Just for fun, let’s see what all this actually means in local coordiantes. It’s a good idea to get our hands dirty too. To me at least, this makes the operators seem somewhat more friendly.

Choose local coordinates . Let

Let . Note that .

Henceforth, we will use the **Einstein summation convention**: all repeated indices are to be summed over, unless otherwise stated. For instance, the inner product is the 2-tensor

**Div **

Now let be a vector field. We want to compute in terms of the quantities and . First, it will be necessary to compute the form . I claim that, if we take to be oriented coordinates, then

We will prove a more general fact. Whenever is an oriented basis for the cotangent space (not necessarily orthonormal), and , is defined as before:

Indeed, this is clear when is orthonormal. And it is clear that the above quantity is actually invariant under changes of frame—this is a fact of linear algebra.

So now, with this we can tackle the problem of computing . We have:

I’m not terribly thrilled with this notation. looks like the exterior differential of some , which it is not. However, this seems to be the norm. Anyhow, is zero, not because , but rather because is an -form. As a result, we are reduced to computing , which turns out to be rather straightforward. First of all:

by definition of how the wedge product works and the interior product. (I guess this is not completely standard. If you use a different definition, you’d get a constant factor added.) Now if we apply to this we find:

and as a result:

From this the property is clear, since .

Incidentally, to say that is to say that the flows of preserve the volume, so it makes sense to call **incompressible**.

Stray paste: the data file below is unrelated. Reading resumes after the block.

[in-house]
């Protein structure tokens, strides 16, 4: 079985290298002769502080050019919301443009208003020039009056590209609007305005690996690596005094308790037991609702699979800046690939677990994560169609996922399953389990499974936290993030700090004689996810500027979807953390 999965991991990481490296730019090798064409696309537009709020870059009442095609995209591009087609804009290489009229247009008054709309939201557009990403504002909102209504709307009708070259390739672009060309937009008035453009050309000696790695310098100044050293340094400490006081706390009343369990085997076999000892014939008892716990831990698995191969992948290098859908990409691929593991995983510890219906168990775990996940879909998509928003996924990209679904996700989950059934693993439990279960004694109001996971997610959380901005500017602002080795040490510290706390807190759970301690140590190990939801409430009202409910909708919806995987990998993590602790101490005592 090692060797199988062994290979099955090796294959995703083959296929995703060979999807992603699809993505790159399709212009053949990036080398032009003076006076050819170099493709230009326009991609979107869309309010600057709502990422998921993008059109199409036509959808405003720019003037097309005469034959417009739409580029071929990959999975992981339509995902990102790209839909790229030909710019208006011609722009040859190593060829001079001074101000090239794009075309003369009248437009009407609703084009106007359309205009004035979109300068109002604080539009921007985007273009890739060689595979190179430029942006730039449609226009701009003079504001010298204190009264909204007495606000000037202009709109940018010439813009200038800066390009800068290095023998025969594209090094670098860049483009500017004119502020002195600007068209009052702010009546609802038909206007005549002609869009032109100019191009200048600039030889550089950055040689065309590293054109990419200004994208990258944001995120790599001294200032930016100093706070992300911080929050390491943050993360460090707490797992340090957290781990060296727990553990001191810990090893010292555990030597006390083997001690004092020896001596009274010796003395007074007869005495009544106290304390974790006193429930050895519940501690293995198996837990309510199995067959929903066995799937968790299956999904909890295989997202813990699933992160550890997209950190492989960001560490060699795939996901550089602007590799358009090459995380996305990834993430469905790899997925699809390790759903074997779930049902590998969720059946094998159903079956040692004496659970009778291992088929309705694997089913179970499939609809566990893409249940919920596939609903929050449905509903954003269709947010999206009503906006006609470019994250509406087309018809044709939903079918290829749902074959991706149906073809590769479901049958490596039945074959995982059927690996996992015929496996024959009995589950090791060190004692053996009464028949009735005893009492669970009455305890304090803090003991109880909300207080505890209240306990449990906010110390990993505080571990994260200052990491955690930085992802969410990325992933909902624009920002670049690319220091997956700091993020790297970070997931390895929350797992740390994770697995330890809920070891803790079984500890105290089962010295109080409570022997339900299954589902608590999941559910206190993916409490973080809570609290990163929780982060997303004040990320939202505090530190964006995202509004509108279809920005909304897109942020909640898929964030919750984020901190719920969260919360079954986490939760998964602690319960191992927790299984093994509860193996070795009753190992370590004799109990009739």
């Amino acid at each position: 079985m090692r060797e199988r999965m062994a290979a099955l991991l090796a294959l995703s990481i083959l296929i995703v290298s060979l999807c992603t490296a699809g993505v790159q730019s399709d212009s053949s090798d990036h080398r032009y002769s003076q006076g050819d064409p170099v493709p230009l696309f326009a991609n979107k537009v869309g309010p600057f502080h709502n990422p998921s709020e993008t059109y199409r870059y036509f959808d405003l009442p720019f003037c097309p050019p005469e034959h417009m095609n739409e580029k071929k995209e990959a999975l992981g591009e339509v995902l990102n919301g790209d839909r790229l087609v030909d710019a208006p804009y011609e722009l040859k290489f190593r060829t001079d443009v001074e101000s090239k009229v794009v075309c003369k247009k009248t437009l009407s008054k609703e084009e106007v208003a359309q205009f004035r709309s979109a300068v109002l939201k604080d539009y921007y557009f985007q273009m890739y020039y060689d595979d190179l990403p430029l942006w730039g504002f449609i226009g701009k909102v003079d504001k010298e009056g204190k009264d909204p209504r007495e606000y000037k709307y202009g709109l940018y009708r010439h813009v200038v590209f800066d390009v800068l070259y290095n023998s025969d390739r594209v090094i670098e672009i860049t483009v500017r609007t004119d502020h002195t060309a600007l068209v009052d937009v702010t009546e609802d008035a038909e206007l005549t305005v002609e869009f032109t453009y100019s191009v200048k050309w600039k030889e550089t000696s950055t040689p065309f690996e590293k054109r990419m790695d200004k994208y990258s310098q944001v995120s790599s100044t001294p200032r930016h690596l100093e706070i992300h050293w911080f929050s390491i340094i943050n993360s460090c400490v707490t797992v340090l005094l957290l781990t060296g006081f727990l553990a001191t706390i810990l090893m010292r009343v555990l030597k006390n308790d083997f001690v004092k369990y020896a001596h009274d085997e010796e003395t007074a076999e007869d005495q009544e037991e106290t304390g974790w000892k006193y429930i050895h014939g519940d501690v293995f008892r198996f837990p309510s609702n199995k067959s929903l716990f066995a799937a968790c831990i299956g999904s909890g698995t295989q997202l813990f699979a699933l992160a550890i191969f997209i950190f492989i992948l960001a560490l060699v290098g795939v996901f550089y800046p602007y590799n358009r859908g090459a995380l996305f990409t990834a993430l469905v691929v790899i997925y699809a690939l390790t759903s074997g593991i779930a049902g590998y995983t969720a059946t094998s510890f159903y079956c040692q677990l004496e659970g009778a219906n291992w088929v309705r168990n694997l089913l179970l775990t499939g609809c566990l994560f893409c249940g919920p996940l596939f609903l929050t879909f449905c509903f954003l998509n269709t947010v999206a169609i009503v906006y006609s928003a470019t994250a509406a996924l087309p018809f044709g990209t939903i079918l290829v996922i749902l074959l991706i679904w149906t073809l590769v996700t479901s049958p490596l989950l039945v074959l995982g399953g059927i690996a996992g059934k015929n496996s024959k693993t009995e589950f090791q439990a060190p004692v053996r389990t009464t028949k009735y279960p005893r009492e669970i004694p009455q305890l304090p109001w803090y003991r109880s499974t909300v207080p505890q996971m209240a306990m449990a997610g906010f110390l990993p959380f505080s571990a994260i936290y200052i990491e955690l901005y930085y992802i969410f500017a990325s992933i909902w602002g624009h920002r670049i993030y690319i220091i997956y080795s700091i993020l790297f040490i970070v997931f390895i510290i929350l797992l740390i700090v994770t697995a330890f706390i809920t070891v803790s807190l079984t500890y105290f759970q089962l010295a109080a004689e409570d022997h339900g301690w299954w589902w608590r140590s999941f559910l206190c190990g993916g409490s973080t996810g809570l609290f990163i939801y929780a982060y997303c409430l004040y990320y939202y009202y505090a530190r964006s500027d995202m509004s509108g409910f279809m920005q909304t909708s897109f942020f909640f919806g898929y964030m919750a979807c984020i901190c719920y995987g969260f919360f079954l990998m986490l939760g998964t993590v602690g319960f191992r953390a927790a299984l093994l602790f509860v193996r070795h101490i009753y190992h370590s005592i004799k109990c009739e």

**Grad **

Now we want to do the same for . First, . The transformation of a vector to works by , where is the inverse of the matrix , I claim. This can be seen as follows:

What this rather uninspiring statement means is that acts as functional on the tangent space via the inner product in the same way that the cotangent vector does. In particular, it proves the claim I just made. (Cf. also the Wikipedia article on raising and lowering indices.) So

**The Laplacian **

Finally, as a result, we can get the representation of in local coordinates:

In particular, we find that as an operator is plus something solely first order. Since is a positive-definite matrix, this will imply (I will later define this) that the Laplacian is an elliptic operator.

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January 12, 2010 at 1:38 pm

You can go in the following link http://anhngq.wordpress.com/2009/11/26/r-g-hessian-and-laplacian/

January 12, 2010 at 3:48 pm

Nice blog!